Just to clarify - it's not true. Ad blocking happens on the DNS/domain level right on the device. There is no VPN server on the other side of the tunnel, so no sensitive data is sent out. AdBlock doesn't install root certificates.
Rating: 13 Votes
12 months ago

Ad blocking using a VPN, and worse, root certificates, sounds like a potential security nightmare waiting to happen, and I can 100% see why Apple would ban them from the store.

With a third party root certificate installed, this app can intercept your banking information or pretty much anything you do online.


This right here is exactly why it these apps are being pulled. I'm just surprised it took long before Apple started rejecting them.
Rating: 13 Votes
12 months ago

Ad blocking using a VPN, and worse, root certificates, sounds like a potential security nightmare waiting to happen, and I can 100% see why Apple would ban them from the store.

With a third party root certificate installed, this app can intercept your banking information or pretty much anything you do online.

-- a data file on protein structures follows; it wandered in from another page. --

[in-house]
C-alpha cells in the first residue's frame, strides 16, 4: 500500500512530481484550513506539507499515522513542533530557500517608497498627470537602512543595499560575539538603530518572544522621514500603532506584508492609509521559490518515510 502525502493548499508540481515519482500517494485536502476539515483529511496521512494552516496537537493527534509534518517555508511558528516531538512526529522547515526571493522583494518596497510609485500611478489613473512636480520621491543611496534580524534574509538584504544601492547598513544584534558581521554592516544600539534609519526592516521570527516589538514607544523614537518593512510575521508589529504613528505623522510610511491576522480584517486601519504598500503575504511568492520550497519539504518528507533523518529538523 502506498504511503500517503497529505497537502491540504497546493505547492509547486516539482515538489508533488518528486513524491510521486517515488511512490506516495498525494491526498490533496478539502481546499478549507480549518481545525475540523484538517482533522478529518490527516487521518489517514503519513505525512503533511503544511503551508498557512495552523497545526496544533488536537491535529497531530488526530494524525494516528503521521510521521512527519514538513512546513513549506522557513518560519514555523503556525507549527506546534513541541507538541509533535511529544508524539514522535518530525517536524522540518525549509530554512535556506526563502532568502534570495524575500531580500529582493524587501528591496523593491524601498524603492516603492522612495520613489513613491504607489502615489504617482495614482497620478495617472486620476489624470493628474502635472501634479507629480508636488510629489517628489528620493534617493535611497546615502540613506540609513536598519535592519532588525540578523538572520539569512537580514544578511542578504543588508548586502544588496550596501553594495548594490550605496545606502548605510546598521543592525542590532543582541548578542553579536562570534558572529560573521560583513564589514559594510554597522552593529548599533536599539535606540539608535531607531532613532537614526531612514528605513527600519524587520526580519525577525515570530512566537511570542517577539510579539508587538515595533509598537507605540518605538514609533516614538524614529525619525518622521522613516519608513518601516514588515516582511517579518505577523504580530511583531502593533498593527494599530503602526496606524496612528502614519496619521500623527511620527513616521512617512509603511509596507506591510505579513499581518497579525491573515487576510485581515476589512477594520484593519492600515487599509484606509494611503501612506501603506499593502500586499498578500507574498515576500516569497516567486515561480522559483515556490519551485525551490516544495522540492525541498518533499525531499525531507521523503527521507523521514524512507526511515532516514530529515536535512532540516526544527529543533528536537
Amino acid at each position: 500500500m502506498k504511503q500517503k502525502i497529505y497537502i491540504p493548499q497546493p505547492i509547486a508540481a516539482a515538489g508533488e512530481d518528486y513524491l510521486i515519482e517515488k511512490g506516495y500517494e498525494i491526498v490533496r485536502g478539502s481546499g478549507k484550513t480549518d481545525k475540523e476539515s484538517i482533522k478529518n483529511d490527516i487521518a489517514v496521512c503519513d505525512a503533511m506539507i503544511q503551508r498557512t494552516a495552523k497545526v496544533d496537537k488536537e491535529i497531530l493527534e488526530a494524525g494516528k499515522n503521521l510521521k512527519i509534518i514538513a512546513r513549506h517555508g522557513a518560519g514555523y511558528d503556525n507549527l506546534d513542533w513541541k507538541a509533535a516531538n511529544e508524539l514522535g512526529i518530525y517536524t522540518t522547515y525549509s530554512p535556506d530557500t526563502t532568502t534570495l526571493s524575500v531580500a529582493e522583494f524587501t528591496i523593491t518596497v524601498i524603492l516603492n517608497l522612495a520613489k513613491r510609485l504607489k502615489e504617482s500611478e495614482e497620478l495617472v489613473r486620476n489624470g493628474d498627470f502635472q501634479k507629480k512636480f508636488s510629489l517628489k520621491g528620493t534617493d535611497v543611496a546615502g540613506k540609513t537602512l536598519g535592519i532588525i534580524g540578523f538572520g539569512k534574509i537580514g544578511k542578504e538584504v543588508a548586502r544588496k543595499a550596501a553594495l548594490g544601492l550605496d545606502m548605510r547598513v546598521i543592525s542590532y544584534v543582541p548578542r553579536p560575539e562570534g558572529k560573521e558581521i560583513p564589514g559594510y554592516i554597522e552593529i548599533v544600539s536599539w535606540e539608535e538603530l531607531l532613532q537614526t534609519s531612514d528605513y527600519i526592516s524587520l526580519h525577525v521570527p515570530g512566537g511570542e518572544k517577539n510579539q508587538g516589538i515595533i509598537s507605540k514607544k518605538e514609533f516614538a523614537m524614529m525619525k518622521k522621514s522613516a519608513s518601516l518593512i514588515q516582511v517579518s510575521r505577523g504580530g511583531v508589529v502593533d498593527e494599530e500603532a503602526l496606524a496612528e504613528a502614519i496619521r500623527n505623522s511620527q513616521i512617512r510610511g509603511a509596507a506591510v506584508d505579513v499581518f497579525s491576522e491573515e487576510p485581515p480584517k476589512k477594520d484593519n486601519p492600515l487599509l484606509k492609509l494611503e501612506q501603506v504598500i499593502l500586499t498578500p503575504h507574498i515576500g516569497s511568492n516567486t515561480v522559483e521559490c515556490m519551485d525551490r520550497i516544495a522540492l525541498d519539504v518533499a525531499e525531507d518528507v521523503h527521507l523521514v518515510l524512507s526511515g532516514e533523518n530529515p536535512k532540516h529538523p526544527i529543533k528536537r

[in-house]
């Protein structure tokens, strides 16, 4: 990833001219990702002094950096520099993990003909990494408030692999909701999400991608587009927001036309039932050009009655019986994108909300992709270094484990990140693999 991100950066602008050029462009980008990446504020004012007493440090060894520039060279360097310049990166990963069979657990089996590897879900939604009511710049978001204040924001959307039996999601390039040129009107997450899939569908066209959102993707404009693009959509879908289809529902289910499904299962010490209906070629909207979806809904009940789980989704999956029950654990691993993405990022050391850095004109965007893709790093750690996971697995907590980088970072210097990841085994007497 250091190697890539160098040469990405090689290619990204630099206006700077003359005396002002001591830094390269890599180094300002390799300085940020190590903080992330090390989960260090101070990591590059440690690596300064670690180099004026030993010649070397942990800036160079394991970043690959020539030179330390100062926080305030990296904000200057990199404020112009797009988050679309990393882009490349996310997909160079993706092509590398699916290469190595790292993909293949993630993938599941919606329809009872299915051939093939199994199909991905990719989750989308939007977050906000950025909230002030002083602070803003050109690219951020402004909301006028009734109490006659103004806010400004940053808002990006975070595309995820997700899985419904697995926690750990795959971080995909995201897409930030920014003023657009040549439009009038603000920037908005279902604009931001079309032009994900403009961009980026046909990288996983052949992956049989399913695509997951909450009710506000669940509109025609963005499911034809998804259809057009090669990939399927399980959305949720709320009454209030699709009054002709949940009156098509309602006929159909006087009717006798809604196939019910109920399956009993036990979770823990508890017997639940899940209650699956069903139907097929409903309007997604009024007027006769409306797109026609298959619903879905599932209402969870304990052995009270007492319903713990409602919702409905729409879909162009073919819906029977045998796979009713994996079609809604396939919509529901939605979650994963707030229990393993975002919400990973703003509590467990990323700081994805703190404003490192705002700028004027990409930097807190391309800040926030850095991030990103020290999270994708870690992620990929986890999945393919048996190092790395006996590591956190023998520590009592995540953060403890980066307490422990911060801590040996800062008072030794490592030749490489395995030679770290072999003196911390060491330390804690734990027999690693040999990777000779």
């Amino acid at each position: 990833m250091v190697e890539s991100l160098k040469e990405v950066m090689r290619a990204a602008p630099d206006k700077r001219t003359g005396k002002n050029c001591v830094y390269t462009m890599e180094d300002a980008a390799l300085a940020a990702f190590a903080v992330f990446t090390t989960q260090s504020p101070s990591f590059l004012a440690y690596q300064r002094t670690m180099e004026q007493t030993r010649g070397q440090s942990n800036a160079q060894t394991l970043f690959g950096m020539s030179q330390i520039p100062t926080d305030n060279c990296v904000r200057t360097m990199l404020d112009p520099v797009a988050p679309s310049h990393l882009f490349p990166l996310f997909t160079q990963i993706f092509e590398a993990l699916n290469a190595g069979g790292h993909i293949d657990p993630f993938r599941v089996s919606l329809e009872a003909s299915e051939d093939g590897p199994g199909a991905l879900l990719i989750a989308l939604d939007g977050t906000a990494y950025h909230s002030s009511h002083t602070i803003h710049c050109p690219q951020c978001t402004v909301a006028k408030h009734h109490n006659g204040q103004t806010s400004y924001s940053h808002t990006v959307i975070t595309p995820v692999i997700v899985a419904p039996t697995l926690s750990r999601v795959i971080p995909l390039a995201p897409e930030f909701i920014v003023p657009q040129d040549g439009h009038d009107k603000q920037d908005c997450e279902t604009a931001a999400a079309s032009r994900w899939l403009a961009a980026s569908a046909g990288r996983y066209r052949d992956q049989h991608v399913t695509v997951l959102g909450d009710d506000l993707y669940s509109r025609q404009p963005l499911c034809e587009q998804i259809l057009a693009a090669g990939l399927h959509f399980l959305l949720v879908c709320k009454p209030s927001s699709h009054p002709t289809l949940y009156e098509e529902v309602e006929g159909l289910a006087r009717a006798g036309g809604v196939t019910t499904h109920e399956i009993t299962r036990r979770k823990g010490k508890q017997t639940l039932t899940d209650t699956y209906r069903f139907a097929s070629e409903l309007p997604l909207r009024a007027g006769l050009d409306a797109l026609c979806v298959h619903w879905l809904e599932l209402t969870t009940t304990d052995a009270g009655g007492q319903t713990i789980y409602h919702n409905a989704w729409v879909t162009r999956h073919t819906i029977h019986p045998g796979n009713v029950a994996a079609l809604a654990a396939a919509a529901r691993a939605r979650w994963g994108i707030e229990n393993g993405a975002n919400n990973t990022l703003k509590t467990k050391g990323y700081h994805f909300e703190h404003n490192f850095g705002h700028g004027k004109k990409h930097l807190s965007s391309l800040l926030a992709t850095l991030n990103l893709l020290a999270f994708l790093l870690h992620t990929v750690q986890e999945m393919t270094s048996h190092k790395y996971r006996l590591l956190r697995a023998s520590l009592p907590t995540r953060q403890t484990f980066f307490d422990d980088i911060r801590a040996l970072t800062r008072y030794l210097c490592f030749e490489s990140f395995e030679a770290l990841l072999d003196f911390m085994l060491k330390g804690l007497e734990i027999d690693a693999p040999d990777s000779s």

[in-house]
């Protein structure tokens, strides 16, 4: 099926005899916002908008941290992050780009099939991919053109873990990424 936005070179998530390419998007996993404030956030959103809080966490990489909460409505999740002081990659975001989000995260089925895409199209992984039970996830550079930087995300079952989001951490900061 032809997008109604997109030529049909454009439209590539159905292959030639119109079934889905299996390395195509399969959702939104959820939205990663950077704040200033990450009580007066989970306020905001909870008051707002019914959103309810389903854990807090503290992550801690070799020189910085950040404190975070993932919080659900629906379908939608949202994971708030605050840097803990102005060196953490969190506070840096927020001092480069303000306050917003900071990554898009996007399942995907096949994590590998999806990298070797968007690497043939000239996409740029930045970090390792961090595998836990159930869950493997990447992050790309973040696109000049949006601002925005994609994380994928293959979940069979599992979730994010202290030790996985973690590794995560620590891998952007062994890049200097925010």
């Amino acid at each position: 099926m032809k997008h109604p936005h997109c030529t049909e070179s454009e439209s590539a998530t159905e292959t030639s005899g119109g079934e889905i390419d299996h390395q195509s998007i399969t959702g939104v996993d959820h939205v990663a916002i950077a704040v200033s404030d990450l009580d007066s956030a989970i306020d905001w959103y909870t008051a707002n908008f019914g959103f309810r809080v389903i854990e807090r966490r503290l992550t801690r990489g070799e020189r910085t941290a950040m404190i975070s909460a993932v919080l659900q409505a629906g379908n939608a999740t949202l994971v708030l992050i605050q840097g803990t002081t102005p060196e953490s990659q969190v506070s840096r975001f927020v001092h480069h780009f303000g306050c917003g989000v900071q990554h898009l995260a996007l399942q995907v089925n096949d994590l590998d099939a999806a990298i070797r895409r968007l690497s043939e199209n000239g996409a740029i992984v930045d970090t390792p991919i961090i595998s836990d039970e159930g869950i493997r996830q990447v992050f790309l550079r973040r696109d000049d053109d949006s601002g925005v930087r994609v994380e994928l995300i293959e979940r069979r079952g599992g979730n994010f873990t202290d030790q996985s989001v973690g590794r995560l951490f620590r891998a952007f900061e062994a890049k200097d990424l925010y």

That's not how the good ones work. Adguard Pro, for example.

This isn't really possible without compromising your security. Apple requires apps to use encrypted network connections for most purposes ("App Transport Security"). In order to block ads in an app, the VPN would have to break the encryption, since otherwise it couldn't recognize and remove the ads. This is why the ad blocker apps mentioned in the article install additional certificates, which basically allow them to run a man-in-the-middle attack. Of course, these methods can just as well be used to sniff the traffic of your banking apps ...


No, it doesn't. But even if you don't believe me, it's a lot easier to pick on VPN company to research and investigate than having to trust every single app on your phone regarding what analytics info it's collecting and selling about you.